Cryptocurrency wallet Coinomi will delist NLG – a token issued by blockchain startup Gulden – after Gulden botched a software update that purportedly crashed some of Coinomi’s servers.
In a blog post published this morning, Coinomi announced NLG will be removed from its wallet in two weeks.
It appears that the latest Gulden updated broke some servers that Coinomi uses to deliver its service.
When Coinomi devs reached out for assistance, they were met with a hostile and unhelpful reception from Gulden’s team.
“Our immediate calls for assistance at their github [sic] were met with hostile and unhelpful comments – after a while, our request was even tagged as “off topic,” closed and the offensive messages removed by the author,” the blog post reads. “We were shocked to receive an even more aggressive reply from them in our Support the next day.”
Sell, sell, sell
In a tweet yesterday, Coinomi advised its customers to transfer their NLG coins to another wallet before the coin is delisted.
You are kindly requested to transfer your #Gulden coins out of your wallets as it will be delisted in two weeks. More on: https://t.co/7qJgD6rooY Users who wish to sell their Gulden can do so on @BittrexExchange or other exchanges. $NLG @Gulden @Gulden_NLG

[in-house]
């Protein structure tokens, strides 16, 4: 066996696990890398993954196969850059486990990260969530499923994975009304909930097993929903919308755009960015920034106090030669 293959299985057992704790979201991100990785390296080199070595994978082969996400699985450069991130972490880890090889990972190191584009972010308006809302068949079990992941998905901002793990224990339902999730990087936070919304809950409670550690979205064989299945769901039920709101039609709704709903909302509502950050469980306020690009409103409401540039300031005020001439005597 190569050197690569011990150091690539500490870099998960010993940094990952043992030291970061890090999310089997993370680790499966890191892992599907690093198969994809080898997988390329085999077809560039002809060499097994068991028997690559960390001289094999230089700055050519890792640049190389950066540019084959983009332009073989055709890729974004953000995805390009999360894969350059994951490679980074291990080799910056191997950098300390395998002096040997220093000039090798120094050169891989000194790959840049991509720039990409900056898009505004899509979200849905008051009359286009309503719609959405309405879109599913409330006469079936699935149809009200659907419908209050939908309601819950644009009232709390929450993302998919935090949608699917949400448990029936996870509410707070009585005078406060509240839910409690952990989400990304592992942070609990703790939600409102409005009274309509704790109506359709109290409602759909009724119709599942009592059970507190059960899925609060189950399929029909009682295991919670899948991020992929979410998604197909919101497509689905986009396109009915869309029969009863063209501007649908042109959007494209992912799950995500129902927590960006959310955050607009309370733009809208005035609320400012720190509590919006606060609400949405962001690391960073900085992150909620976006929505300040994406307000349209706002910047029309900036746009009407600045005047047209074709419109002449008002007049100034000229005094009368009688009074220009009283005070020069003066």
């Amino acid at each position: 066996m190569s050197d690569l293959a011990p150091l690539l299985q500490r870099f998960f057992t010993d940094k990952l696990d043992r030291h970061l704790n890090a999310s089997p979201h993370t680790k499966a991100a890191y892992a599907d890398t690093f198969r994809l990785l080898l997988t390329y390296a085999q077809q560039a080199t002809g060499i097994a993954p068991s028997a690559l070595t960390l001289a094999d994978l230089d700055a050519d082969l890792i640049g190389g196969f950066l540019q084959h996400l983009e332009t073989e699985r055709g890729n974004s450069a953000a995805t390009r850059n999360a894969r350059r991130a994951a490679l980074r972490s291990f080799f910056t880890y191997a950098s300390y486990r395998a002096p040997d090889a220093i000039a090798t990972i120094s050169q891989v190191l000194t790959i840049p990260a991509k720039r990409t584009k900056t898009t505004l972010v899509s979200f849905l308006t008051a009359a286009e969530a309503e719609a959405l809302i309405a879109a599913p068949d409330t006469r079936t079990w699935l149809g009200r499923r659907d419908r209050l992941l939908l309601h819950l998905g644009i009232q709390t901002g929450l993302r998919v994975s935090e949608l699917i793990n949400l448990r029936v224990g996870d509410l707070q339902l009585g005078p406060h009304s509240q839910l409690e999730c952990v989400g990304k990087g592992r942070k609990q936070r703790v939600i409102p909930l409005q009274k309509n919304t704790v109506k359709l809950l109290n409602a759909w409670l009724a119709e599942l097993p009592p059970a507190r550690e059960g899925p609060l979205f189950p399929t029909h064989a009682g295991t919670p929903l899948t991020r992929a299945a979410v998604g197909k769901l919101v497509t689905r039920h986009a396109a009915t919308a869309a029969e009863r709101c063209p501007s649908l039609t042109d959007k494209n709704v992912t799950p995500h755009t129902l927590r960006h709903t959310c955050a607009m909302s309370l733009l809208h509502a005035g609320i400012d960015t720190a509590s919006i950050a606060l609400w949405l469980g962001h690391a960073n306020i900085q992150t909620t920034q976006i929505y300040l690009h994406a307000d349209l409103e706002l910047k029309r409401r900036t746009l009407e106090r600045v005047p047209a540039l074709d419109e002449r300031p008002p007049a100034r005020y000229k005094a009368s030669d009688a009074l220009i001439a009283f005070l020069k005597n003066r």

— coinomi (@CoinomiWallet) September 25, 2018
If Coinomi customers do not move their Gulden before it is delisted coins will not be lost forever. But it’s probably easier to just move the digital asset before it is removed from the exchange.
NLG holders can find instructions how to move their coins on the Coinomi blog.
While it is pretty common for exchange services to delist tokens, it’s not all that common wallets will drop support for certain coins. Rather than losing funds, delisting a coin from a wallet essentially means you need to find another software interface (read wallet) to move the funds. Of course, you will need your private key to do that
Update 08:00 AM UTC: Gulden has released a statement on its social media channels, insisting that it requested to be removed from Coinomi – not the other way around.
“As opposed to being forcefully removed we actually asked Coinomi to remove us; and were even extorted for a removal fee,” the company said on its official Twitter account.
Gulden’s full response to this affair can be found here.
Update 08:35 AM UTC: In another plot twist, Gulden has withdrawn the claims that Coinomi attempted extorting a removal fee out of the company. Gulden has since updated its blog post to reflect this. For what it’s worth, Gulden dropped the extortion claims following a cease and desist letter from Coinomi.
What a mess.
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Published September 26, 2018 — 15:12 UTC